Beyond military affairs, one of the marvels of Roman engineering apparently pertained to advanced sanitation. But were the much touted public baths and toilets really the solution for increasing health benefits in a manifold manner? Well a new study conducted by researchers from the University of Cambridge alludes to a scenario which was not as idealized as previously thought. To that end, analysis of fossilized feces and ancient latrines from the period showed that they were infested with large number of parasites – so much so that some species of the microbes (such as whipworm, roundworm and Entamoeba histolytica dysentery) were found to be in greater numbers when compared to even earlier eras.
The very scope of collective city-based sanitation was improved by the Romans more than 2,000 years ago. This health-oriented ambit was complemented by drinking water carrying aqueducts, special latrines with flushing systems, heated public bath arrangements and even a decree that allowed human waste to be hauled from urban areas to countrysides. But all of these innovations (and in some cases progressions of earlier ideas) might have not worked as well as their applications suggest. According to Piers Mitchell, the author of the study, and a lecturer of biological anthropology at the University of Cambridge –
I was very surprised to find that compared with the Bronze Age and Iron Age, there was no drop in the kind of parasites that are spread by poor sanitation during the Roman period.
As for the study, the expert went through and assessed previous researches done on the subject that related to the Roman empire’s intestinal parasites. Analyzed by scientists for many years, most of these organisms were sourced from latrine soil, coprolites (fossilized excrement) and even dirt gathered around burial sites that comprised decomposed human remains. Additionally, Mitchell also appraised studies made on Rome’s ectoparasites (the ones that are found outside the body), mostly from extant objects like combs and woolen garments. And to his surprise, the researcher found that the level of ectoparasites were as common in the Roman empire as in Viking populations – people who were not really known for their hygiene.
So this naturally raises the question – what was the reason for these rampant parasites to thrive even when countered by an organized sanitation network? Well the answer might paradoxically pertain to the aforementioned bathhouses and latrines. In that regard, the warm waters used inside the baths might have exacerbated the parasite predicament – mostly due to the fact that they were not changed regularly enough. This may have led to formation of scum on their top layers, which in turn made it conducive for the organisms to spread and reproduce. Another hypothesis relates to how the Romans might have used the hauled human excrement as fertilizers for growing crops in the rural areas. While surely being beneficial for higher agricultural produce, the use of such organic matter once again possibly started the cycle of reinfection among the populace.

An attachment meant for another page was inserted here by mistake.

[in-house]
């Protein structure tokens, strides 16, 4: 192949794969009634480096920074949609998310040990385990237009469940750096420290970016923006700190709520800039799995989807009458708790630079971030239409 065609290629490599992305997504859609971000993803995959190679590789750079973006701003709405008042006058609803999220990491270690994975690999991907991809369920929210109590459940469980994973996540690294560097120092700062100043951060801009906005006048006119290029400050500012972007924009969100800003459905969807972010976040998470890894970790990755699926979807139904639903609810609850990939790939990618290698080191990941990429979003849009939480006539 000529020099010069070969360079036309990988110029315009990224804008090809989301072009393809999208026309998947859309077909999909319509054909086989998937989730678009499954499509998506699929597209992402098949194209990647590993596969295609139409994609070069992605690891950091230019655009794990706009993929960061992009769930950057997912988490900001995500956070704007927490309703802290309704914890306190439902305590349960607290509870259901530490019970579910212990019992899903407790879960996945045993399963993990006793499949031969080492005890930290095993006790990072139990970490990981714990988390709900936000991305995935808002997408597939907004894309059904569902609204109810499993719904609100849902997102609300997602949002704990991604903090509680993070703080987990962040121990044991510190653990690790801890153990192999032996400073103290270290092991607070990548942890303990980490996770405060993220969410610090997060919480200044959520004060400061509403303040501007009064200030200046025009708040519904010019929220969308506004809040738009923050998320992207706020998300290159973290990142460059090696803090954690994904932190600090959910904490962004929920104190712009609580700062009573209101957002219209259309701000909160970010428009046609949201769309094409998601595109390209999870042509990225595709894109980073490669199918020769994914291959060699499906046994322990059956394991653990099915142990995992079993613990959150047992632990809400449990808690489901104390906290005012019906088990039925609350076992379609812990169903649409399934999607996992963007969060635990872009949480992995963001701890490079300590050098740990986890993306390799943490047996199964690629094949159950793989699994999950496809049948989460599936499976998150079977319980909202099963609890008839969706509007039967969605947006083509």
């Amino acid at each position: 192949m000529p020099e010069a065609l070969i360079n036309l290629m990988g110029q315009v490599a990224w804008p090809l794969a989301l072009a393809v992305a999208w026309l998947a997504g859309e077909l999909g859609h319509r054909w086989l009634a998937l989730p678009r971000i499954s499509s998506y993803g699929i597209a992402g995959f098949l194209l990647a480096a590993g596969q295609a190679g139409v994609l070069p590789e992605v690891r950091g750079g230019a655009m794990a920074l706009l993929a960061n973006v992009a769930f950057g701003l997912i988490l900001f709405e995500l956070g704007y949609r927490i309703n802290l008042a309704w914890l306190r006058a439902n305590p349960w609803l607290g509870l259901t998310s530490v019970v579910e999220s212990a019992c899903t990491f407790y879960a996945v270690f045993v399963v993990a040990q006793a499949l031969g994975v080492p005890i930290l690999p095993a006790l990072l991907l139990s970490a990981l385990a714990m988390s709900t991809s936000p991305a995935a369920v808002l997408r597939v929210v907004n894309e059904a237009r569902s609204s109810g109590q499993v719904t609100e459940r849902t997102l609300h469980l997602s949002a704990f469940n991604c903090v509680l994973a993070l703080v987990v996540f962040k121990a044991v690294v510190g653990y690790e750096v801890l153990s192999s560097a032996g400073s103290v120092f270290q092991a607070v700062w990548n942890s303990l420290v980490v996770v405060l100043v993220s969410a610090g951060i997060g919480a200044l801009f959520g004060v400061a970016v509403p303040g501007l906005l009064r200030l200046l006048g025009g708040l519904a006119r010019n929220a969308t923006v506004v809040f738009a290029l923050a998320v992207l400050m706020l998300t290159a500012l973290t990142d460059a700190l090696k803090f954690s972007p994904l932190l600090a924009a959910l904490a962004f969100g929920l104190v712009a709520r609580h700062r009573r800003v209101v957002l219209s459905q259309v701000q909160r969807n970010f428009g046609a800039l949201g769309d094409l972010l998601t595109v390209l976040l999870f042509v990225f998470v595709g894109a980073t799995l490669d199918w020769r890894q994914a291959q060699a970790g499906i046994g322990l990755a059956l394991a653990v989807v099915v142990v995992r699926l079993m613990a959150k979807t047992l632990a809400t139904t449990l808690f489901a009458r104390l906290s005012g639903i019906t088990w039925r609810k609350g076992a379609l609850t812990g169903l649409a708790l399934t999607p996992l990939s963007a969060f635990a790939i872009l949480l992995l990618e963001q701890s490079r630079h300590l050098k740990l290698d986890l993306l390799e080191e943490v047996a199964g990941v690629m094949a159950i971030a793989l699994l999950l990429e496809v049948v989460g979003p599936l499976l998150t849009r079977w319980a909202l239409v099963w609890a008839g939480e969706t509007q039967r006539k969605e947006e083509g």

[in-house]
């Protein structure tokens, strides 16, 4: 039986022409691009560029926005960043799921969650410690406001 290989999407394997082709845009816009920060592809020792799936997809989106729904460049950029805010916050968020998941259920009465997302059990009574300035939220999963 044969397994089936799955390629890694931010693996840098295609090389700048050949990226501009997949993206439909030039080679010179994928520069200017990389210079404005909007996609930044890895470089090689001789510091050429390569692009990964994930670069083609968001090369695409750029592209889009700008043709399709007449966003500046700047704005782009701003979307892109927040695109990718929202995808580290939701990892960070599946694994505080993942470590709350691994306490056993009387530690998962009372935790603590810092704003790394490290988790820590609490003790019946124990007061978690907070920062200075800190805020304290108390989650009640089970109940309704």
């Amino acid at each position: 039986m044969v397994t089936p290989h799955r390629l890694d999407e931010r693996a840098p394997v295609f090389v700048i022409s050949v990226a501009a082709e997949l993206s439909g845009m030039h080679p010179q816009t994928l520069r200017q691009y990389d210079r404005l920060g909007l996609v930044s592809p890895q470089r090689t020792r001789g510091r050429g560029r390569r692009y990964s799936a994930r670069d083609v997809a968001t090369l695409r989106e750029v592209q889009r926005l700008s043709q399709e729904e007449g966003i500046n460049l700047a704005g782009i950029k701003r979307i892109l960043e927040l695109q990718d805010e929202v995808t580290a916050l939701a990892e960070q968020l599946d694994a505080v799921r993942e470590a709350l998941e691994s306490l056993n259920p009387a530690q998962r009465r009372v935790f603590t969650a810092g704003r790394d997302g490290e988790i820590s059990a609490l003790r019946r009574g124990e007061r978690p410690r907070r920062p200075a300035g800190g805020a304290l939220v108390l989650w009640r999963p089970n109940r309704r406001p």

Also researches have already established how fish tapeworm eggs were widespread in the burgeoning Roman realm. To that end, there is always the conjecture surrounding the renowned garum – a variety of uncooked and sun-fermented Roman fish sauce concocted from fish, herbs, salt and and an assortment of flavorings. Supposedly favored by citizens from all walks of life, the renown of garum might help in solving the mystery behind the prevalence of tapeworm parasites in the empire – which was more than even the previous eras of Bronze and Iron Age.
Interestingly, beyond just modern-day assessments, there are historical evidences of how Romans were aware of the parasite problem affecting their health. For example, noted ancient physician, surgeon and philosopher – Galen of Pergamon (or Aelius Galenus) described how ‘helminths [parasitic worms] were formed from spontaneous generation in putrefied matter under the effect of heat’, according to Mitchell. Galen, who practiced his profession in the Roman empire, even offered solutions to tackle their harmful effects – and these included special diets, bloodletting and medicines. Furthermore, Romans also used specifically designed combs to get rid of ectoparasites like lice and fleas.
And lastly, it should also be noted how the sanitation systems might not have been a ‘complete’ failure. Mitchell makes it clear –
I would not say that these technologies were useless. Public latrines would be been convenient in town while public baths would have made people cleaner and smell better. It is just that they do not have appeared to improve health in the way we might expect and we must ask ourselves why.
The study was originally published in the journal Parasitology.
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